Query Error Auditing in Power Query for Excel and Power BI

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As any other programming language, Power Query handles errors in its own unique way and the goal of this blog post is to give you a few hints on how to audit the errors or warnings that Power Query might throw your way.

Types of Errors

Power Query primarily handles 2 types or categories of errors:

  • Step level Errors – it’s main symptom is that you query simply will not load giving you a message similar to the one below

  • Value Level Errors – query will load, but will have a warning saying that it loaded with errors and give you a hyperlink to see what errors it had when loading. For example, you could click on the “1 error” hyperlink shown in the image below and Power Query will create a new query with only the rows that have errors so you can audit those rows specifically.

Ways to Audit Errors

The best way to audit the errors is to go into the Power Query editor window (fka Query Editor window) and go through the steps and values to read the error messages.

For both categories or types of errors, it is extremely important to understand the Error Message which provides a path (exactly where it happened, usually the first sentence in the error message) and checking the Error Reason (exactly why it happened, usually in the details section of the error message).

An example of a Step level error with its Error message is shown in the next image:

In some cases Power Query even gives us this “Go To Error” button so we can go to the first step where we hit the error so we can fix the issue. If Power Query doesn’t give you that button, or it doesn’t get you to the first step where you error was raised then it is helpful to navigate through the steps to find out where the error first appeared.

For Value Level errors the hyperlink to the errors is an invaluable help. Clicking that hyperlink will make Power Query automatically create another query, usually with the Format “Errors in [Name of Original Query]”, with only the rows that had errors in your original query and it’ll also add an Index Column (called Row Number) to tell you exactly in what row the error happened. You can click in the whitespace next to the value errors to see the Error Message in the Cell Preview pane as shown below.

One thing to mention is that you could’ve manually gone through your original query, select the fields that you want to audit and select the option called “Keep Errors” so you can only see the errors found in those specific fields/columns:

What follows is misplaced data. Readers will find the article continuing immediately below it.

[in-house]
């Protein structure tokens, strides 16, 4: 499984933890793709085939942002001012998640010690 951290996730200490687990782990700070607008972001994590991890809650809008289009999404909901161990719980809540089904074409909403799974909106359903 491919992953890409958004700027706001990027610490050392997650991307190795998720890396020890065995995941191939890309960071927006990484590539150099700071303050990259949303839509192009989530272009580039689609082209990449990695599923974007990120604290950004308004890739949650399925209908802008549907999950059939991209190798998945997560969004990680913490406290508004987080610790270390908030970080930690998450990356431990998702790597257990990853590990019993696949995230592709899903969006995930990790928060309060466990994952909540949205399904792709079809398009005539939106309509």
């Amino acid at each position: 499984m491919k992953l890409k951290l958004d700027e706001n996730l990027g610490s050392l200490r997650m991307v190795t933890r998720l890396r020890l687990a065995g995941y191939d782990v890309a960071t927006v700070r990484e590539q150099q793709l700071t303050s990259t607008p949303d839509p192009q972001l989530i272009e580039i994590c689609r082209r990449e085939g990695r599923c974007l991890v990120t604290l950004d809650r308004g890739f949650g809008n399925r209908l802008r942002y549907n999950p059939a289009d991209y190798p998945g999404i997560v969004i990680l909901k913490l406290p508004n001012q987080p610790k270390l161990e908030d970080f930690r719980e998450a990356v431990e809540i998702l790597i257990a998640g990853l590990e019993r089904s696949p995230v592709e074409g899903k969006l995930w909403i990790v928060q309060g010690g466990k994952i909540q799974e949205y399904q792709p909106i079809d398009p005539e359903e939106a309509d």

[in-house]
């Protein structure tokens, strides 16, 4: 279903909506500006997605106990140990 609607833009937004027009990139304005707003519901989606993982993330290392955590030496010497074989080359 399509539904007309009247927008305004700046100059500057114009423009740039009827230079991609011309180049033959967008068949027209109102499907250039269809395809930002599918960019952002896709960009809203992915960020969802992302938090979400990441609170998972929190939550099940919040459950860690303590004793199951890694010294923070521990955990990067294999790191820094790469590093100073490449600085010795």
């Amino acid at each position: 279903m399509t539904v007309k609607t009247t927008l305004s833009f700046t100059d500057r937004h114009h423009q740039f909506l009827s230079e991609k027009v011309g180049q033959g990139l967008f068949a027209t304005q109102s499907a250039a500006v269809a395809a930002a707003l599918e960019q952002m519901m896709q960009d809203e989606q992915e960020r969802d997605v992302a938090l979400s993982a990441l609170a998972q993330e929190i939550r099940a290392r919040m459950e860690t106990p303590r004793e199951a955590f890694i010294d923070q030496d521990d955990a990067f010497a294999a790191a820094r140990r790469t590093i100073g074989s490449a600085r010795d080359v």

The Most Common Errors in Power Query

From my experience over the years, there are only a handful of errors that you’ll encounter in Power Query. There are so few that I created the next list of the most common errors that might come across when working with Power Query.

Most Common Step Level Errors

  1. A Data Source function Error – usually caused by Power Query not having the right credentials or unable to connect to the data source (wrong file path or server name in most cases). Example: A query is being pointed to a filepath that no longer exists and, since Power Query can’t find it or connect to it, it displays a DataSource Error as shown below

  1. Missing Columns Errors – usually caused when a step is referencing a column that no longer exists. Example: The report was doing a fill down operation over a column that was named “Employee”, but suddenly the files had a change so that column would have the name “Full Name” instead. This discrepancy gives us the errors below

Most Common Value Level Errors

  1. Conversion Errors – converting a text that isn’t a date to a date data type can bring an error. When a value can not be converted to the desired data type, its output will be an error as shown below (Power Query can’t convert the text string ‘——‘ to a date)

  1. Operation Errors – when a operation or a function requires a specific data type for a value, but we pass a completely different data type, then its output will be an error value. Example:  in the next image you’ll see that I try multiplying a column that has a text value “1” against a column that has a numeric value 1. Since the Column1 is set to text, that is not the number 1, but just a text “1”, so that operation yields an error and the Details tells us that the operator (*) can’t be applied to it. Similar to this situation, you can find others with functions that only accept certain data types and we try to pass a completely different data type that causes errors.

To learn more cool techniques and more advanced scenarios with the M language, go ahead and enroll to the FREE trial of the Power Query Academy where I talk more in detail about these type of techniques.

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